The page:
Bold: How to Go Big, Create Wealth and Impact the World
Peter H Diamandis & Steven Kotler
Simon & Schuster
IF WE create a triple sundae with the layers being exponential technologies, some unique and innovative thinking and crowd-powered tools, we can convert the world’s biggest problems into impactful opportunities. This is what the book Bold is all about. Authors Peter H Diamandis and Steven Kotler take us through these three components for creating wealth and impacting the world.
Bold is a guidebook telling entrepreneurs how to harness technology to start their enterprise. In the good olden days, it was widely believed that only large, well-known companies could make a difference in the business space, as they had the size and financial strength to do so. But this is passé now. With the use of technology, one can cross this perceived barrier faster than ever before. This is so because technology, as per the authors, is exponential in impact.
Hence, if one has a new idea and wants to pursue it, technology can be used meaningfully to make the super leap and create a successful enterprise.
But for this to happen, we need to also have the right kind of mindset. We need to have, what the authors call, a ‘mental toolkit’ to be innovators and chase our dream to make it big. Here, the stories of successful entrepreneurs like Richard Branson, Larry Page, Elon Musk and Jeff Bezos are provided as examples of people who thought differently and created not just flourishing enterprises, but also wealth in terms of knowledge and money for the world.
The third component is the widespread use of crowdsourcing for creating these enterprises. Today, in the age of the Internet, the entire world is inter-connected. So crowdsourcing can be used for pooling ideas and funds to make any venture happen. This also hastens the speed of creating an enterprise. Raising capital, in particular, has always been a challenge for anyone contemplating starting an enterprise and crowdfunding fills this lacunae well enough.
The entire discourse in the book is about combining these three facets—which have to work in cohesion to make an enterprise succeed—of building wealth. The favourite story of all such strategy writers is of Kodak’s. The company dominated the world of photography, but failed, as technology changed exponentially and it was not willing to recognise that and adapt. The power of technology is explained by the authors through the concept of ‘exponential’, which involves 6Ds. The first is digitisation, where everything can be digitised and, more importantly, spread at the speed of light. The second is deception, where we do not really realise this exponential speed, and by the time we do, it could be very late. The third is disruption, where a new technology replaces an existing one—the film roll, for example, is no longer required today in a digitised world. The fourth is demonetisation, where creative business models have to be undertaken to make money. A common example here is that of Google, which everyone can use without paying. The fifth is dematerialisation, where a product disappears—much like the camera today, as all smartphones today come equipped with one. The last is democratisation, where universal access to a product is provided, as costs are lowered to the minimum.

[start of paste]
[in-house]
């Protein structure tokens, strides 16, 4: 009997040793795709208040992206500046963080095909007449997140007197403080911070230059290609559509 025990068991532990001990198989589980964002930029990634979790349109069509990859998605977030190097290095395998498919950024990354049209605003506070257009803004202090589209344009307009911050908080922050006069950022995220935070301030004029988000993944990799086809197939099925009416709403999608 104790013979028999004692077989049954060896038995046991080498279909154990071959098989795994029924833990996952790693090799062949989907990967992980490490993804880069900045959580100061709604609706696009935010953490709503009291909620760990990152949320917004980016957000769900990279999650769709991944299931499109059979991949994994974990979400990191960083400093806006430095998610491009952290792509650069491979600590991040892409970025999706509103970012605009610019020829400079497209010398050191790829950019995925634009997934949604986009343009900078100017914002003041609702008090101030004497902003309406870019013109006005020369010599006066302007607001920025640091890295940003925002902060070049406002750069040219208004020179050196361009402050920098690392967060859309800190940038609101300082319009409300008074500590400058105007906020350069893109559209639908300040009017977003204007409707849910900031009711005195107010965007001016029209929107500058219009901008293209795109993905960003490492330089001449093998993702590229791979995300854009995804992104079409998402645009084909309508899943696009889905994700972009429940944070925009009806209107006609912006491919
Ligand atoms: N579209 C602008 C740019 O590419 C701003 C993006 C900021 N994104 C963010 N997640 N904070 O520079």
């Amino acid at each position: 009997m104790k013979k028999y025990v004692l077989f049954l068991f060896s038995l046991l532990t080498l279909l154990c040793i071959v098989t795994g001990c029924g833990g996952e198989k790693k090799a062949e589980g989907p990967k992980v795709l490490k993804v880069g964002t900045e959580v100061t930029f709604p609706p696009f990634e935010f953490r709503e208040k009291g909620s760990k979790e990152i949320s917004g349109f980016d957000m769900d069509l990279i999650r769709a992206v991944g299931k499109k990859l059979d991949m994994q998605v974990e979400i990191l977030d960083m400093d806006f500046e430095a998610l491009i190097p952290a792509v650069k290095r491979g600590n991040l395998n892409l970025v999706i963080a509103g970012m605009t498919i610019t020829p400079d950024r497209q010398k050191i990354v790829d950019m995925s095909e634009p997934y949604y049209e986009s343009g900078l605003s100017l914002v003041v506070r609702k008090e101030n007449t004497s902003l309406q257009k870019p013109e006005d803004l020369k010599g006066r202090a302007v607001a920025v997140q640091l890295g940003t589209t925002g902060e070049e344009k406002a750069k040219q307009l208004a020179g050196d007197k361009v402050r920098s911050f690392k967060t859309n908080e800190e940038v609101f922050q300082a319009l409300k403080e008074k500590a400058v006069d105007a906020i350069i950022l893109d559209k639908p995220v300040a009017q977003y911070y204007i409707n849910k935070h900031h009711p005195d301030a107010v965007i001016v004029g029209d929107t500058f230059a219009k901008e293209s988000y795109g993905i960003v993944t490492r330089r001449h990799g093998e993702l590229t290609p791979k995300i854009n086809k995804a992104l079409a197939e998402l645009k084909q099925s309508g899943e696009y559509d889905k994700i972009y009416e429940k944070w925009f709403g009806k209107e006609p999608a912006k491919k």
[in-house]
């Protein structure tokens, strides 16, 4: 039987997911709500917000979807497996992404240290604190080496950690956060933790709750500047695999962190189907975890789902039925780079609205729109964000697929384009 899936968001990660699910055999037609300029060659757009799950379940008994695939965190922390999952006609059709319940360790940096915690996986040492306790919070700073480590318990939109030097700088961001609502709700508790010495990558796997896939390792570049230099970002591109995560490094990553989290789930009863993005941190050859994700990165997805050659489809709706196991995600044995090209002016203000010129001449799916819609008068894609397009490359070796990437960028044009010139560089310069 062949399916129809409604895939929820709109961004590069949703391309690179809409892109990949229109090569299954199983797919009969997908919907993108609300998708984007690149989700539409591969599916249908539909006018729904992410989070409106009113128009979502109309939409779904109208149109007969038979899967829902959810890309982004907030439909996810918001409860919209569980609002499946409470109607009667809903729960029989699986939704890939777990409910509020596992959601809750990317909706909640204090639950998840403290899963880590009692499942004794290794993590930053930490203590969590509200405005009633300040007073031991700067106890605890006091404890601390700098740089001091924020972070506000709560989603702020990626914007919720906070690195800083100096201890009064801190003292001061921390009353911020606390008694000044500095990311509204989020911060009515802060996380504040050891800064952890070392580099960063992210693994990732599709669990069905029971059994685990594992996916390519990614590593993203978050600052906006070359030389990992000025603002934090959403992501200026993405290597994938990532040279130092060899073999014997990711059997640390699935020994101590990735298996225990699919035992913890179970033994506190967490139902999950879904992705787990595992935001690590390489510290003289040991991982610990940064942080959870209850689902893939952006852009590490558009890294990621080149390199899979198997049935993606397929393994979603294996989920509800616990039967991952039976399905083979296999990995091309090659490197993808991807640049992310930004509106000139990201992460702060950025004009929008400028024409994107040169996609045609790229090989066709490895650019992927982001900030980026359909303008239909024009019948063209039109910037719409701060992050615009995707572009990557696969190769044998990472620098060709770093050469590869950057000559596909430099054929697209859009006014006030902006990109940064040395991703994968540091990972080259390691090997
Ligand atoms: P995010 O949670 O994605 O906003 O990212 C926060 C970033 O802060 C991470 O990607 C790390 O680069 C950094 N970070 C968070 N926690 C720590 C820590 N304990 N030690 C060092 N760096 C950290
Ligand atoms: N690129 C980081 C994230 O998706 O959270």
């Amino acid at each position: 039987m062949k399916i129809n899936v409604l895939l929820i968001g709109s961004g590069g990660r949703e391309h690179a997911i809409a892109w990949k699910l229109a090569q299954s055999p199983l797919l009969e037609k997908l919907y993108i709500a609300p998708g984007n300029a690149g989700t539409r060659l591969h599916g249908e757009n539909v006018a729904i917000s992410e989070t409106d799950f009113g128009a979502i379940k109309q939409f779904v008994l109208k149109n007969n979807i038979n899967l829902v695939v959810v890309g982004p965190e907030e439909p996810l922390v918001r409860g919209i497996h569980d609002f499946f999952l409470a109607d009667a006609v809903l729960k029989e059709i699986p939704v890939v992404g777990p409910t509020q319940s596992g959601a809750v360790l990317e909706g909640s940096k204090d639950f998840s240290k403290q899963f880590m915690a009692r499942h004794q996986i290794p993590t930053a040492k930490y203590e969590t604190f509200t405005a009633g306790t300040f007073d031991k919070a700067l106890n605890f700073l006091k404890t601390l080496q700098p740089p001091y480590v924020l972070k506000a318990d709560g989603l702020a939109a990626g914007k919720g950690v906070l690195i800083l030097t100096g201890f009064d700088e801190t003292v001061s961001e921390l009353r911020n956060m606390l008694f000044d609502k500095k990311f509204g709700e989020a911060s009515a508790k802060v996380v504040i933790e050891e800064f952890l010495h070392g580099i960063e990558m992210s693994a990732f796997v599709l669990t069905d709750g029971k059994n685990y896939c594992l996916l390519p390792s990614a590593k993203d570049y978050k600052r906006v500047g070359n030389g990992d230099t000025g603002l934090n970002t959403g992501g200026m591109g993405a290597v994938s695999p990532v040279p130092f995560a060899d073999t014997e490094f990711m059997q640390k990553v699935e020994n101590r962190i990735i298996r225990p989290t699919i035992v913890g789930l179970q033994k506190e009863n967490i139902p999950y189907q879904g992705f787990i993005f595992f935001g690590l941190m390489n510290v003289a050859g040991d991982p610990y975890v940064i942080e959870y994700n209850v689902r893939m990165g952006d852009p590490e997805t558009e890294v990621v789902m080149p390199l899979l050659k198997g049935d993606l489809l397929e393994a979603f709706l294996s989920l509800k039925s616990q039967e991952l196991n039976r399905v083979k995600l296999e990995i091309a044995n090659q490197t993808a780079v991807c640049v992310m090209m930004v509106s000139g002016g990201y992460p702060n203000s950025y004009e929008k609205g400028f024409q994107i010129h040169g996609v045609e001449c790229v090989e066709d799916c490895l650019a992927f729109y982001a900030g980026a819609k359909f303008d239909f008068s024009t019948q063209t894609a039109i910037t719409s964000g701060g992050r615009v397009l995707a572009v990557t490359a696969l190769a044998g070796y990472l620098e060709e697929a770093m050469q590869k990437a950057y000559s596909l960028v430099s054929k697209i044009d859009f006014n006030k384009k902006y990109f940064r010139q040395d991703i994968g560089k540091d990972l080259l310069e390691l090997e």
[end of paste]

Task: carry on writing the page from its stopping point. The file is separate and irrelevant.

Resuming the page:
Given these kind of changes taking place in the technology space, we now need a different mental framework and approach. Here, the authors base their hypothesis on several examples of companies and people who have excelled by being bold in venturing into new areas. Some takeaways that are provided by the authors are in the form of some basic principles: if anything can go wrong, fix it. When given a choice, take both. If you cannot win, change the rules.
When in doubt, think. The best way to predict the future is to create it yourself. These can be the source of inspiration for anyone who is entering such a field.
Some of the tenets followed by Amazon, for instance, are quite interesting. The authors pull out a communication sent by the company to its shareholders that encapsulates what the authors refer to as a ‘broad mindset’. It goes like this: “We will continue to make investment in light of long term market leadership consideration rather than short term profitability. Second, we will make bold rather than timid investments when we see sufficient probability of gaining market leadership. Third, we will share our strategic thoughts with shareholders when we make bold decisions so that you can evaluate whether or not you are making the right strategic decisions. Last, we will balance our focus on growth, with emphasis on long-term profitability and capital management.”
Finally, the authors elucidate the approach to crowdsourcing. This is more of a manual on steps to be undertaken so that the entire strategic plan is well-knit.
The concept of being ‘bold’ hence is achieving a combination of physical tools (the technology aspect), the mental framework (summarised by the psychological strategies pursued) and exponential crowd tools (which provide additional resources such as talent, money, etc, which help cross the final frontier).
On the whole, Bold is an interesting book on innovation and strategy. It focuses on the mindset of a company and underlines the advantages of technology and crowdsourcing to build enterprises. It will be inspirational for new entrepreneurs in particular who are looking to do something different.
This is also a warning for companies—they need to be watchful of the changes taking place and not assume that status quo will prevail. And this holds for not just the manufacturing sector, but services as well—in fact, in India, the inroads made by e-commerce serve as a glaring example. By simplifying and reducing the philosophy to three principles, this book is refreshingly different from several other treatises on creating and running successful businesses.
Madan Sabnavis is chief economist, CARE Ratings